KOROKORO, Mali, October 29, 2010—In the village of Korokoro, nearly 40 kilometers from Bamako, the capital of Mali, 66 women have given up wood cutting to preserve plant cover and prevent environmental degradation. Instead they have decided to establish shrub nurseries, plant trees, and allow the flora to thrive.
During the rainy season, these women plant shrubs; in the dry season, they grow vegetables and sell them to residents of the capital. A portion of their earnings goes into the coffers of a local association called Jigisèmè, which means “assistance” in the Bamanan language. The association has opened an account at a microfinance institution that caters to the needs of rural entrepreneurs. This allows them to offer small loans to members of the association who wish to operate a small business, such as selling groundnuts or loaf cakes in the town’s market.
“This tree nursery enables us to pay for our children’s school supplies and cover expenses related to our families’ health,” explains Fanta Cissé, the nursery's treasurer.
The initiative was launched as part of the Household Energy and Universal Access Project (HEURA), which is financed by the International Development Association (IDA), the branch of the World Bank Group that provides assistance to low-income countries (US$70.65 million). The project has also received US$3.5 million from the Global Environment Facility.
“The basic idea is to have all women give up wood cutting and, in so doing, reduce pressure on the trees. That’s how we intend to introduce natural resource management,” explained Sheik Oumar Touré, head of the rural wood markets division at the Malian Agency for the Development of Rural Electrification, the project management unit.
The project seeks first and foremost to promote community-based forest management, with a view to reducing consumption pressure on forest resources, while at the same time encouraging fuel substitution and energy-saving initiatives.
To ensure sustainable exploitation of forests, the project provides support to the production and sale of improved stoves that use less charcoal.
Ousmane Samassékou heads a company that manufactures this type of stove. His company currently produces 6,000 units thanks to that support. This is a significant increase from his initial output level of some 1,500 stoves. The Project has also helped him develop a reliable distribution network for the stoves in partnership with local blacksmiths.
Women who use this appliance are protected from carbon monoxide and volatile particles that emanate from charcoal, which is widely used for cooking across Mali. “Simply put, this stove helps to reduce greenhouse gas emissions,” Samassékou says.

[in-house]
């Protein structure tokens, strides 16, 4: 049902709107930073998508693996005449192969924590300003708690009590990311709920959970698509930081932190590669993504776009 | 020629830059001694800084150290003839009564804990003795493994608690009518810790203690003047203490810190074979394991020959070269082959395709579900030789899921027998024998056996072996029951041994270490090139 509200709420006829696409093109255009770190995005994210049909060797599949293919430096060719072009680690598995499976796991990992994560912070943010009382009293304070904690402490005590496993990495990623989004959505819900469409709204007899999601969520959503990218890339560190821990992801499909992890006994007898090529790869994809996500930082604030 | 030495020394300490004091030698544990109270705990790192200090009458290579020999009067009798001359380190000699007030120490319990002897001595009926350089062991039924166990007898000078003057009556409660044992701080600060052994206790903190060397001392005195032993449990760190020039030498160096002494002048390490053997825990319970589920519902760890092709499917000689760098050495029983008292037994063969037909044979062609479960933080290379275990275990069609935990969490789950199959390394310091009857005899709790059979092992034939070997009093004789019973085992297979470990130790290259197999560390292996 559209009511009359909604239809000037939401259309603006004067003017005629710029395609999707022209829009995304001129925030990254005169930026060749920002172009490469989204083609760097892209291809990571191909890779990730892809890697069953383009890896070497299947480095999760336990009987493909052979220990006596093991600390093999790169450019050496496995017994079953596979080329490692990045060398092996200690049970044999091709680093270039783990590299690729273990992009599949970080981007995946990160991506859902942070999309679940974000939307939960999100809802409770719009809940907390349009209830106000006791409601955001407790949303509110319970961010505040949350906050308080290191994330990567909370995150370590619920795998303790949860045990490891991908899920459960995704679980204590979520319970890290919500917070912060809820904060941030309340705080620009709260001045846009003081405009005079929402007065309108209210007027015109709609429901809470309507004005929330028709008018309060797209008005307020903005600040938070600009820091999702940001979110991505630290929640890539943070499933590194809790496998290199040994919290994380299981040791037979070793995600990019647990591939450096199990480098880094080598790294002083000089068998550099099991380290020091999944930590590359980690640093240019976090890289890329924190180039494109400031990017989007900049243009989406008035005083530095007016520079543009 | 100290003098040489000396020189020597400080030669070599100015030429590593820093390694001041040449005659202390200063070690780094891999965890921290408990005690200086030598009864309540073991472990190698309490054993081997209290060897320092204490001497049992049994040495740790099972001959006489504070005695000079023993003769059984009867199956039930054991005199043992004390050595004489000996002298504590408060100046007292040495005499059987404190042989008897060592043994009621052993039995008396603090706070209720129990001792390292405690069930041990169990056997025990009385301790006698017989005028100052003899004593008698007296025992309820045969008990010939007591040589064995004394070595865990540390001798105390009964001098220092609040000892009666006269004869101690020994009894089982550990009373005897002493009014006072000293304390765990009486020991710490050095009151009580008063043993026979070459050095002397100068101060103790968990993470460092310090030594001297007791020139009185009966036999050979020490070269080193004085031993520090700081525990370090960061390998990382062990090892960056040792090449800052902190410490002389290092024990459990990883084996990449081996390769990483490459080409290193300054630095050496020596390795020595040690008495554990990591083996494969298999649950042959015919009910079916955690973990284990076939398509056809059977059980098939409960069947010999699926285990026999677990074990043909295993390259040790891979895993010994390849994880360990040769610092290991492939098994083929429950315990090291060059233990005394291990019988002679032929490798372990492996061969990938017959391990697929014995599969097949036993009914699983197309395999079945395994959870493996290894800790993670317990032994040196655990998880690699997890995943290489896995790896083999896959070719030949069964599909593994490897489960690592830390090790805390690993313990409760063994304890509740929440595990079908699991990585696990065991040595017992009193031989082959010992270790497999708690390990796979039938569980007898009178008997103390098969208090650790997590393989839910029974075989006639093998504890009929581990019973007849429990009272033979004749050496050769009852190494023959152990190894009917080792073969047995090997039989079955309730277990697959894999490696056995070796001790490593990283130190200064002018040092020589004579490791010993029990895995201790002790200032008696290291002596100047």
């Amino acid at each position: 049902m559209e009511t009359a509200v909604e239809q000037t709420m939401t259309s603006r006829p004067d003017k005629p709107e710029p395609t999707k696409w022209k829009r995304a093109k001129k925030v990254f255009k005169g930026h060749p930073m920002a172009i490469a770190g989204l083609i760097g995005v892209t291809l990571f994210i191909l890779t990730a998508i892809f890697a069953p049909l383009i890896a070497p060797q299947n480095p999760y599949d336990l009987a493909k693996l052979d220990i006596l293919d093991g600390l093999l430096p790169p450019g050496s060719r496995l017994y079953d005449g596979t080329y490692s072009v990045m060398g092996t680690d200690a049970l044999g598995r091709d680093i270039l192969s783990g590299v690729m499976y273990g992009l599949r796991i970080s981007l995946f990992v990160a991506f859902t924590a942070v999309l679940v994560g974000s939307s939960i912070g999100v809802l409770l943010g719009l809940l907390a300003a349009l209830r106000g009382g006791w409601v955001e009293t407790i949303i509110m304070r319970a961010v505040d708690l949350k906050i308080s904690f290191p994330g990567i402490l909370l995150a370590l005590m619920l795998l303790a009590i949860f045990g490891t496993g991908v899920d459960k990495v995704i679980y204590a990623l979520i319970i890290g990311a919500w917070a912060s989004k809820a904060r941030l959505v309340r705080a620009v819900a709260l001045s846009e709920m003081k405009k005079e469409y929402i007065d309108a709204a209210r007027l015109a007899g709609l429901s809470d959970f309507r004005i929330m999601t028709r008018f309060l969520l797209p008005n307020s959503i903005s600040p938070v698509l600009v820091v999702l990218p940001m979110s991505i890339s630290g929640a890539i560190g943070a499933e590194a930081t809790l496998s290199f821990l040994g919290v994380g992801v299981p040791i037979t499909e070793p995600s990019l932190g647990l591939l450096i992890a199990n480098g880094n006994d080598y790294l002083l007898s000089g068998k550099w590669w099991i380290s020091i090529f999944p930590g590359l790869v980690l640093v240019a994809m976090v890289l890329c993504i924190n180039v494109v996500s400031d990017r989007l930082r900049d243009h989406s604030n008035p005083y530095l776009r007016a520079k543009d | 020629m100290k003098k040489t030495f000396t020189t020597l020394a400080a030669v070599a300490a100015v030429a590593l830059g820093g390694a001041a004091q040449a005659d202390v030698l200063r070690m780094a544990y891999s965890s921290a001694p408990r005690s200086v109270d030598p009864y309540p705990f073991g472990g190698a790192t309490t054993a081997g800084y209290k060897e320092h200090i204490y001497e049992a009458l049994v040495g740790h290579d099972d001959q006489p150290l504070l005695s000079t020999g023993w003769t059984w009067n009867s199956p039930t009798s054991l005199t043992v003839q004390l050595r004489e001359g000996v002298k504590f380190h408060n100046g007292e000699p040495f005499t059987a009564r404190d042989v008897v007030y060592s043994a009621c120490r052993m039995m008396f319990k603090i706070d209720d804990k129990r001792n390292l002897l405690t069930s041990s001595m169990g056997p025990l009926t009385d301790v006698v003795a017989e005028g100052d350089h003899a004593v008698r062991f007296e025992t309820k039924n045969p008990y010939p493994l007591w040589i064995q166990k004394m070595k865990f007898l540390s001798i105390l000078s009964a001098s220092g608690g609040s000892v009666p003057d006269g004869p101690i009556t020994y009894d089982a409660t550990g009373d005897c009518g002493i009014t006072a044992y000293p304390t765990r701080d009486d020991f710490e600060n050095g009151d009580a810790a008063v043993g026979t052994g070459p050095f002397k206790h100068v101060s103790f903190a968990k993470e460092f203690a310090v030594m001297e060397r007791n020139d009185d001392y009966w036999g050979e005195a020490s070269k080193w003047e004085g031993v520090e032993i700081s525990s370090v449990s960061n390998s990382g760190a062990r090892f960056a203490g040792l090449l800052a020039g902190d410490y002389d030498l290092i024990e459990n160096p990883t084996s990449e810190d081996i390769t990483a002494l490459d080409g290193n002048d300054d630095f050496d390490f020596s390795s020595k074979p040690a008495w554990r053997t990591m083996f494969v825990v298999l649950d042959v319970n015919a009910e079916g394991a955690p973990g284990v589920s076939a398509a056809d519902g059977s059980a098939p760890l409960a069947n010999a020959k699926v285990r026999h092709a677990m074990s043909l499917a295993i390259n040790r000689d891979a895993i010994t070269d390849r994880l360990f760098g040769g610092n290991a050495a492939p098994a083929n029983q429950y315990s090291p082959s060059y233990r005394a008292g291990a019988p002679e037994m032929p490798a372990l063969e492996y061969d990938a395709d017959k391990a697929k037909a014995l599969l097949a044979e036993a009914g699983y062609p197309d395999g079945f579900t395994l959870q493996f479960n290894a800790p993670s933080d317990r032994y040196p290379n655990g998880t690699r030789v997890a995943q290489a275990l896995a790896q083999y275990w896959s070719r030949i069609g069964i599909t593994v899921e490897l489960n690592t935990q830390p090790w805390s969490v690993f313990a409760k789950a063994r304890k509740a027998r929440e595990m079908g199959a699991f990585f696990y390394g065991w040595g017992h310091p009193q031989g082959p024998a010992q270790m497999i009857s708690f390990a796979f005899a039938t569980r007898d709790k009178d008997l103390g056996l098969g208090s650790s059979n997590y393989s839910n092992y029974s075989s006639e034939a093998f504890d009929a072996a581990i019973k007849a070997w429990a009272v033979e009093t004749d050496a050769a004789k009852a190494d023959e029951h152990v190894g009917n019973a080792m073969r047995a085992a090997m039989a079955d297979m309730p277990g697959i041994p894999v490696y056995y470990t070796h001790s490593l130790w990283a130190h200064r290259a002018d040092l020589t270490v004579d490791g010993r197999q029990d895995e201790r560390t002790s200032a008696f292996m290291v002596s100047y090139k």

Solar-Powered Small Businesses
HEURA also intervenes in the area of electrification. In that regard, the project seeks to accelerate the use of modern energy in rural and peri-urban areas with a view to increasing productivity in small and medium enterprises, so as to improve the quality and effectiveness of health centers and schools, as well as overall the living conditions of the people of Mali.
In Seribala, an agricultural town at the center of the country, grant funding from the project has helped a private operator set up a power plant. With a portfolio of 580 clients and 53 public street lights, the grid provides electricity for 12 hours every day to support commercial activity. “The availability of electricity means that our business can now stay open until late into the night. Before, we had to use a generator and put fuel into it,” says Sacko Maimouna Fofana, a 38 year-old mother who has been running an eatery in the town since 1989.
Kimparana, a town approximately 500 kilometers from Bamako, can take pride in its solar power network. The network boasts 600 solar panels with a capacity of 120 watts; 192 batteries; 232 consumers, including residential homes, service businesses, and farmers. In addition, about 100 hundred clients have signed up on a waiting list. The plant provides 10 hours of electric supply every day. A 175 kW backup plant provides additional support on days when there is no sun. The grid supplies the town’s health and maternity centers.
Sina Bakayogo is a welder who used to travel long distances to be able to get work. He had to go San (50 kilometers) or Koutiala (80 kilometers) because he couldn’t get electricity in Kimparana. For him, there is clearly a “before” and an “after”— he went from being a blacksmith before the advent of electricity in Kimparana to a blacksmith and a welder who now manufactures plowing instruments, chairs, and other complex tools to take care of his family.
Likewise for Néné Keita, who started selling ice last March, when her house was connected to the grid. Before, she says, her refrigerator was nothing more than an ornament. Astan Fofana, a prosperous merchant known here as “Mama,” appreciates the steady electric supply she is getting. Not so much because her shop now stays open until very late, but mostly because she can now sleep with peace of mind. “The light helps us feel safe,” she says.